in short, things are much much better now, possibly through my education on things like DID and the fact that dissociation exists (which i had not known until more-recently; i thought it was just ligheheadedness, blamed my physical form, when it was quite mental-health related.) i have been having some bad memories of past trauma come back randomly now, but none have been devastating, though some are pretty bad; they don't involve anyone that i am close to or that i love at this time, which is good; i knew that there was stuff 'in there,' (in my memory bank, that i could not access,) and am glad that it did not involve family or now-friends.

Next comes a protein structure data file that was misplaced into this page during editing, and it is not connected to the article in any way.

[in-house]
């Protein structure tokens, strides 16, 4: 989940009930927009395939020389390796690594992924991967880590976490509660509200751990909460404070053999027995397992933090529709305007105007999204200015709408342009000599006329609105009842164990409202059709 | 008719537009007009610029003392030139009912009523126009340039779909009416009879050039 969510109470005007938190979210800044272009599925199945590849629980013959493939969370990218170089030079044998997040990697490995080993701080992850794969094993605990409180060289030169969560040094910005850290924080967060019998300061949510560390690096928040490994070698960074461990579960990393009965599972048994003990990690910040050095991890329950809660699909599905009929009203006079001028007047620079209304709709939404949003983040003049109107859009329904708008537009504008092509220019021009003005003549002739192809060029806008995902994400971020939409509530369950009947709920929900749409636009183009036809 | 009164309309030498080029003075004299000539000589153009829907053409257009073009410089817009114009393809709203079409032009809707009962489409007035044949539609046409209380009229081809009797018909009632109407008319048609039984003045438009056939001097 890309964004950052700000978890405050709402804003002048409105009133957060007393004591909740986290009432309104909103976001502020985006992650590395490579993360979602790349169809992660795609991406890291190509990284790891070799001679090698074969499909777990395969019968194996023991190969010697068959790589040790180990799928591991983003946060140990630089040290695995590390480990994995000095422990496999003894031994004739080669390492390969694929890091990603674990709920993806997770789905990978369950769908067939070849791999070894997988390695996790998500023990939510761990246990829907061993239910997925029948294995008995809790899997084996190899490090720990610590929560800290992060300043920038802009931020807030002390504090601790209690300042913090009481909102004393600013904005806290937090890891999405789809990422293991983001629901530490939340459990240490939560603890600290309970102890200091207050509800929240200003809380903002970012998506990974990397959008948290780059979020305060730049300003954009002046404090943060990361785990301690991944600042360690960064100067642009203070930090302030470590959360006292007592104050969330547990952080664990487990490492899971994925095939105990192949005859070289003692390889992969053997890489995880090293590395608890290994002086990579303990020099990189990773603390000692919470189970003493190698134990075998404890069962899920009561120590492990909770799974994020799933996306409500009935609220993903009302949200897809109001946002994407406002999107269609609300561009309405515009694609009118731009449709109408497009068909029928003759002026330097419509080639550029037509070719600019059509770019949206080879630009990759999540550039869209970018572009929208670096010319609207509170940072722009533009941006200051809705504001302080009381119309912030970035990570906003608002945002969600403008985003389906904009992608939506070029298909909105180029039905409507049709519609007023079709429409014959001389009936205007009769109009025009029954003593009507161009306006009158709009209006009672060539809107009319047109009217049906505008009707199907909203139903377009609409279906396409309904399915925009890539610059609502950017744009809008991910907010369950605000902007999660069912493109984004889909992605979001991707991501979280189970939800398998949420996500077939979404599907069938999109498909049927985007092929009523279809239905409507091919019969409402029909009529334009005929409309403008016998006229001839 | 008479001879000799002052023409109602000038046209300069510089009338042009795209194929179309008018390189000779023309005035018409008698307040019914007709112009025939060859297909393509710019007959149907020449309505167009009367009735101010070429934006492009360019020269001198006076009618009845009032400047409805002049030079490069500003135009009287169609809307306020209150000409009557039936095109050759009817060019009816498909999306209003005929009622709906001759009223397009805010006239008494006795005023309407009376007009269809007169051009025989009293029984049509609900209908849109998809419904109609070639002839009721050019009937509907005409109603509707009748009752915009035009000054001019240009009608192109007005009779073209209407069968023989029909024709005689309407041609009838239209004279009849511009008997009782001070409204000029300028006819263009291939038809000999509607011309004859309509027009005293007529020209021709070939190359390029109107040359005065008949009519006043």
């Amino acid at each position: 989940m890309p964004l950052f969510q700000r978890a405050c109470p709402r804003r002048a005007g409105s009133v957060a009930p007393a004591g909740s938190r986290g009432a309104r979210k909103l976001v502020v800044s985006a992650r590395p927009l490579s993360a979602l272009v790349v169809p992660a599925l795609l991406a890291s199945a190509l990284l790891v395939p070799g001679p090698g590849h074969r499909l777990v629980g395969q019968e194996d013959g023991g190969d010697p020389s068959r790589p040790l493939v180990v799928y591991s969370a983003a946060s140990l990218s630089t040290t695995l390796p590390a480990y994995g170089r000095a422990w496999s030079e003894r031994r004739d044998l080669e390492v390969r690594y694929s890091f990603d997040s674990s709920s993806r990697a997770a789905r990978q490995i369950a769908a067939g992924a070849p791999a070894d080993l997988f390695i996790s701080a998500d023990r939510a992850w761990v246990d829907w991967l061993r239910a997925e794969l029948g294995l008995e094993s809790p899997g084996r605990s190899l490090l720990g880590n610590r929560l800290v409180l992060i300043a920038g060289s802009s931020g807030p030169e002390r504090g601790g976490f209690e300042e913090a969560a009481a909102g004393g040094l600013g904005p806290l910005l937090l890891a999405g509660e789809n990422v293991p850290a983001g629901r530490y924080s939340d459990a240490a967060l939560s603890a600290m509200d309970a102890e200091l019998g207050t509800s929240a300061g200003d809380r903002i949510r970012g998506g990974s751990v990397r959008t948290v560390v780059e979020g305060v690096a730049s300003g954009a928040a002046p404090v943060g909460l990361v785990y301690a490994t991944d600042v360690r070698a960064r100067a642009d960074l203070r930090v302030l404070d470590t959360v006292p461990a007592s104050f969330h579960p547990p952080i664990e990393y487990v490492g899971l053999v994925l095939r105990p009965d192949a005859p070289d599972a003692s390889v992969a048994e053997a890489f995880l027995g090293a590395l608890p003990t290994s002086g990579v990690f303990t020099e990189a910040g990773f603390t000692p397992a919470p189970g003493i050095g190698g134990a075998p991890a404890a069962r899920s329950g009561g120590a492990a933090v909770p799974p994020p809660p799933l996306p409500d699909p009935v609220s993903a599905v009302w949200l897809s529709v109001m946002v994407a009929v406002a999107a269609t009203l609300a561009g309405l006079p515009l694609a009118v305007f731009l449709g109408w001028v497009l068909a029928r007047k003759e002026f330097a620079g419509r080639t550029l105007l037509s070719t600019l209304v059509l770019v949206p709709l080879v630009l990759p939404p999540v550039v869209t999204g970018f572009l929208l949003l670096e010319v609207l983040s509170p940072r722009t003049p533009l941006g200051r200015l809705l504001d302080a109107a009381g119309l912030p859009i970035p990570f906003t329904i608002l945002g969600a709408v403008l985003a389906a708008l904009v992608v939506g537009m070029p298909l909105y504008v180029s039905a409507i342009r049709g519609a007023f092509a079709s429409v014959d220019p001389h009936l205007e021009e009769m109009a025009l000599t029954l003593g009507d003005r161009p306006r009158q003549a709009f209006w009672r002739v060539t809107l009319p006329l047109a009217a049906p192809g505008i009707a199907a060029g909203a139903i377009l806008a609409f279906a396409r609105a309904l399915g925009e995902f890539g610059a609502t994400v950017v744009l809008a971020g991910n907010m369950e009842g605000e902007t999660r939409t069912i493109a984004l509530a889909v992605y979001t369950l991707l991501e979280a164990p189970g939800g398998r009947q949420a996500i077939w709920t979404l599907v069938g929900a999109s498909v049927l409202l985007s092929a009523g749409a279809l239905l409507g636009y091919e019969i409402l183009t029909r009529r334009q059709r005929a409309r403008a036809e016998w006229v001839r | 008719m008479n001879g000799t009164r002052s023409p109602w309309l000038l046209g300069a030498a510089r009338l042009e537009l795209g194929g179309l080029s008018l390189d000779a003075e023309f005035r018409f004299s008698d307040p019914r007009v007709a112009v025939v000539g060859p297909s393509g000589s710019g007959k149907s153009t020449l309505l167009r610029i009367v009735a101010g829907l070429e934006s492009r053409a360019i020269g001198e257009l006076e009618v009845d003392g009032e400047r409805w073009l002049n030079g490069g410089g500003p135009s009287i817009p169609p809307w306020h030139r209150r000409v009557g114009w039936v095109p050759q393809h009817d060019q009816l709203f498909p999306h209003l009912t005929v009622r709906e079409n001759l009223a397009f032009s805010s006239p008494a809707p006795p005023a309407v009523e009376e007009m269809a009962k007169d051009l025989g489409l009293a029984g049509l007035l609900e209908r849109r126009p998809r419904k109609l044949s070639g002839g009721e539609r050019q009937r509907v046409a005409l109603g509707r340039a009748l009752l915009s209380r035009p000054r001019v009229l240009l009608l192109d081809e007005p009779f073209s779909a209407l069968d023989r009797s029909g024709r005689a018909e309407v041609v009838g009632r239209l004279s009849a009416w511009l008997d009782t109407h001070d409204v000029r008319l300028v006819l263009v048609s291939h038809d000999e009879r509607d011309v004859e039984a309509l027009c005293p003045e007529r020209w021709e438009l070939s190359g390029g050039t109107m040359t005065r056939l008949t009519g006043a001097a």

but adjusting is something else. i get back/leg pain, possibly because my body is so used-to long sedentary periods. i often have trouble putting a label on how i feel health-wise, with the prospect of actually feeling-good in here now; like today, my throat hurts, but i am not rushing to say 'i feel sick.'

it might sound easy; what need would there be to cope with something that feels like winning the emotional lottery in some ways, and allows for multifaceted activity days, etc? but it is a bit overwhelming; i have to find what my base-level is for functionality, to prevent the 'okay' tiredness that comes with, say, working a 9-hour shift on my feet at work and then attempting to go out and socialize. i do get scary lightheaded periods if i overdo it; usually at my job, if my lunch hour is delayed; work knows how 'i get' due to anemia, and is not stingy with giving me breaks; that's good.

any advice or relateable replies would be appreciated; i feel like a teenager in a 35-year-old body (which is relatively 'healthy' in weight, muscle, etc, but still not used-to lots of activity) but with the life-experience of someone my age; just like, wow.